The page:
So my question boils down to this. I'll use the convention of a topological space being defined as an ordered pair $(X, \mathcal{T})$ for the purposes and context of this question. So when someone says subset of a topological space $X$, or subset of a subspace $Y$, are they

  1. Referring to the underlying set $X$ in the topological space?
  2. Or are they referring to the topology $\mathcal{T}$ on the set in the topological space?
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    $\begingroup$ The statement "$A$ is a subset of $Y$" seem very clear to me. Why you can think that $A\subset\mathcal T_y$ instead of $A\subset Y$? $\endgroup$ – Masacroso Jan 2 '17 at 11:31
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    $\begingroup$ $A$ is a subset of $Y$ cannot possibly mean $A\subseteq\mathcal{T}_y$; it can only mean exactly what it says, $A\subseteq Y$. $\endgroup$ – Brian M. Scott Jan 2 '17 at 12:00
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    $\begingroup$ A generic subset of $Y$ corresponds to the formulation $A\subseteq Y$. A generic open subset of $Y$ corresponds to the formulation $A\in{\cal T}_Y$, while $A\subseteq{\cal T}_Y$ would specify a certain collection of open subsets in $Y$. $\endgroup$ – Andrea Mori Jan 2 '17 at 12:28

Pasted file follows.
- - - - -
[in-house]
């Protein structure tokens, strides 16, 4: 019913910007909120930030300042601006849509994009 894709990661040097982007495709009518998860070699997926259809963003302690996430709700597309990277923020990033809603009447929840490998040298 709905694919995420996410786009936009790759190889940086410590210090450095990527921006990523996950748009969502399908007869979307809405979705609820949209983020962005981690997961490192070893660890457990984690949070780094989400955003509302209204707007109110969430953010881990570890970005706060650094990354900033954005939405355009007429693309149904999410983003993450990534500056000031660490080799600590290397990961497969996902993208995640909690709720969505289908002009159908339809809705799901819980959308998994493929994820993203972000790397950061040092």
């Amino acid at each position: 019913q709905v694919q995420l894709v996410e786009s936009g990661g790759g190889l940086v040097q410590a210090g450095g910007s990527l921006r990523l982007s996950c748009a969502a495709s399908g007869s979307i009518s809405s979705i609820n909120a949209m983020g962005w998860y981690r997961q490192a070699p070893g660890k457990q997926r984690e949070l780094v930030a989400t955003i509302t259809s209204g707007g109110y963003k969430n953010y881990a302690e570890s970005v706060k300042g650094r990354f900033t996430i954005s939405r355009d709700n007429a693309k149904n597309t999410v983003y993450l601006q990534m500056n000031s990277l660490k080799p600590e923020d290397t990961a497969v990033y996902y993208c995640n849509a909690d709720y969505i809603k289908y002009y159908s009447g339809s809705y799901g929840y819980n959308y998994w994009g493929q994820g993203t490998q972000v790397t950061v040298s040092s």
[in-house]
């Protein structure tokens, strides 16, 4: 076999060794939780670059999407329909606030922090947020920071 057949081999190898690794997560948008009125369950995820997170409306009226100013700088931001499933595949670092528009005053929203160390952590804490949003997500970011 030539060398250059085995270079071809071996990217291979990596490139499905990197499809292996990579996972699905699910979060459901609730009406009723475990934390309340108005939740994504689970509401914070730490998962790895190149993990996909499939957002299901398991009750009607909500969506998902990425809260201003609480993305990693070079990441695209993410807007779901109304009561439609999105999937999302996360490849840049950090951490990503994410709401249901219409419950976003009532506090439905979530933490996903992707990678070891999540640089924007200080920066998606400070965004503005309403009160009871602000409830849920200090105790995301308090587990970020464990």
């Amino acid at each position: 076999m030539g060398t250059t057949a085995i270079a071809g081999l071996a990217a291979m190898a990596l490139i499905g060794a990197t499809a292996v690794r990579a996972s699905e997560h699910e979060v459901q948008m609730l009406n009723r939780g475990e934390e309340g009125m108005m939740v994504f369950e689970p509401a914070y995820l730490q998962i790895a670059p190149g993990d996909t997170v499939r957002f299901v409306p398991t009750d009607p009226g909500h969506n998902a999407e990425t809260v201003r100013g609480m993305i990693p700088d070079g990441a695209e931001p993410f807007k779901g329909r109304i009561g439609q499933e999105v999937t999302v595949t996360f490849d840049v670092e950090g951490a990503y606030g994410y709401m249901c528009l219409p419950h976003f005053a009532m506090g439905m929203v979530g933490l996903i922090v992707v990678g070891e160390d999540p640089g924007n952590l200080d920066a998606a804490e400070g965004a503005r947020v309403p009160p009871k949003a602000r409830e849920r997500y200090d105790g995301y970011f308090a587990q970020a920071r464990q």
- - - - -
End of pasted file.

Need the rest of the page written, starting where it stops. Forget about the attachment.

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    $\begingroup$ Did you ever wonder what a subset of a group is? $\endgroup$ – Carsten S Jan 2 '17 at 14:59
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Mathematical language and the understanding thereof, like a lot of human language, depends on context. The eyes read something, the brain processes, and one learns some mathematics. You're right that you'll just have to get used to it, just like you've gotten used to the contexts and conventions of human language in other, non-mathematical settings.

Here's an example of how that works for me, with the text that you have provided, but without any symbols other than the ones provided in the text.